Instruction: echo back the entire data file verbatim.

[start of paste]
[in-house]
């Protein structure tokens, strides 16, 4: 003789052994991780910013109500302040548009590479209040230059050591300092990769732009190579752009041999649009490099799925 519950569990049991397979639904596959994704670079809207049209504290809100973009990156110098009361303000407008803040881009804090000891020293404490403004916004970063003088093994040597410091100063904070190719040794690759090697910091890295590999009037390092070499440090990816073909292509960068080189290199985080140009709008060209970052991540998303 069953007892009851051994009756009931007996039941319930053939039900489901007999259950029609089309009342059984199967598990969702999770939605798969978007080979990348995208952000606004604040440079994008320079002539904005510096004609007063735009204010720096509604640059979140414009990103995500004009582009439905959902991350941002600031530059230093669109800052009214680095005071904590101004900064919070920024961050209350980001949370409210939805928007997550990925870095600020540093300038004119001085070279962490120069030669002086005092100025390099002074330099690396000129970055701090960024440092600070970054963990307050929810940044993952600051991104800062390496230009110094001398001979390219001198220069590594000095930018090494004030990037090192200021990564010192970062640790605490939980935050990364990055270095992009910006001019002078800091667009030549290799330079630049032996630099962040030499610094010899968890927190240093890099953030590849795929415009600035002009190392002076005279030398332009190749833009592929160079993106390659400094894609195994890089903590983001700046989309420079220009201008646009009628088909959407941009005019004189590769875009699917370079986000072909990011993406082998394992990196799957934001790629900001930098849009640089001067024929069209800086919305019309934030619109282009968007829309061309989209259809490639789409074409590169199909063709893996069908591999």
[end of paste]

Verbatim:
[in-house]
């Protein structure tokens, strides 16, 4: 003789052994991780910013109500302040548009590479209040230059050591300092990769732009190579752009041999649009490099799925 519950569990049991397979639904596959994704670079809207049209504290809100973009990156110098009361303000407008803040881009804090000891020293404490403004916004970063003088093994040597410091100063904070190719040794690759090697910091890295590999009037390092070499440090990816073909292509960068080189290199985080140009709008060209970052991540998303 069953007892009851051994009756009931007996039941319930053939039900489901007999259950029609089309009342059984199967598990969702999770939605798969978007080979990348995208952000606004604040440079994008320079002539904005510096004609007063735009204010720096509604640059979140414009990103995500004009582009439905959902991350941002600031530059230093669109800052009214680095005071904590101004900064919070920024961050209350980001949370409210939805928007997550990925870095600020540093300038004119001085070279962490120069030669002086005092100025390099002074330099690396000129970055701090960024440092600070970054963990307050929810940044993952600051991104800062390496230009110094001398001979390219001198220069590594000095930018090494004030990037090192200021990564010192970062640790605490939980935050990364990055270095992009910006001019002078800091667009030549290799330079630049032996630099962040030499610094010899968890927190240093890099953030590849795929415009600035002009190392002076005279030398332009190749833009592929160079993106390659400094894609195994890089903590983001700046989309420079220009201008646009009628088909959407941009005019004189590769875009699917370079986000072909990011993406082998394992990196799957934001790629900001930098849009640089001067024929069209800086919305019309934030619109282009968007829309061309989209259809490639789409074409590169199909063709893996069908591999």